First, it’s important to understand that anger is a normal emotion, everyone has it, and it can range from irritation to rage. Some of the other related definitions include: Aggression- a behavior intended to cause harm or intimidate, hostility-an attitude which seems to radiate from the individual, and Rage- the loss of control of the anger, usually resulting in behavior leading to remorse.
Anger is considered a problem when it is felt too intensely, too frequently, or expressed inappropriately. Anger can contribute to violence, medical issues as a result of the bodily response (fight or flight syndrome), and damage to relationships. Consequences from anger can be experienced whether the anger is expressed or not.
Anger is usually seen as a problem when it is expressed inappropriately. But even the inappropriate expression of anger has a payoff. One reward is the release of tension. There is generally a sense of release following a blow-up. The angry individual often experiences a sense of relief and even calm. One of the other payoffs of the inappropriate expression of anger is the control of others. Often the exploding individual gets what they want. Others may continue to placate the aggressive individual to avoid conflict or another explosion. This in itself can be very damaging to relationships. Because of the payoffs, inappropriate expression may be reinforced, resulting in the continuation of its use.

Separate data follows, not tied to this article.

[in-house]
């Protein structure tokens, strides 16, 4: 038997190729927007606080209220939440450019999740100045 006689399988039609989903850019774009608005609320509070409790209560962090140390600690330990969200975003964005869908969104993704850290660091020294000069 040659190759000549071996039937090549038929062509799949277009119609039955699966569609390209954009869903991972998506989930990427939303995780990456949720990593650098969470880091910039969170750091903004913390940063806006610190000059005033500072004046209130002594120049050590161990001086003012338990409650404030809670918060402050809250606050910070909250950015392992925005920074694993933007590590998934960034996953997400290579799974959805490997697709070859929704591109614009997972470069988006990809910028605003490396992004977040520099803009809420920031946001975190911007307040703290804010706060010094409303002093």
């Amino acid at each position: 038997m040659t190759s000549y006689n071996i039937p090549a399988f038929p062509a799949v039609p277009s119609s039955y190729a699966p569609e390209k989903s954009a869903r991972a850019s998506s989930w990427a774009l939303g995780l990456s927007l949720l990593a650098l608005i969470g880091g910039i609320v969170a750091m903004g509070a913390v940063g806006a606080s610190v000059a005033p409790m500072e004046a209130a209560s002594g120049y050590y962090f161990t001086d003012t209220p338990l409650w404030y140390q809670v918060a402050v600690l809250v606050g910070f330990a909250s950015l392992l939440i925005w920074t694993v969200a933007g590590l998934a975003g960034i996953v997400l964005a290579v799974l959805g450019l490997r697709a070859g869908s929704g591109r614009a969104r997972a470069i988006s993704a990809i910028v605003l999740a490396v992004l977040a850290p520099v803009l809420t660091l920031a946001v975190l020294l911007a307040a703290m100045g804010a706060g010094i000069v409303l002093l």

People have different anger triggers. A trigger is any event that typically leads to anger. There are three types of triggers that it is helpful to identify. Everyday event triggers include any common event that is irritating or a pet peeve. Examples include driving, traffic, waiting in line, or being put on hold. It is important to identify personal everyday and common triggers.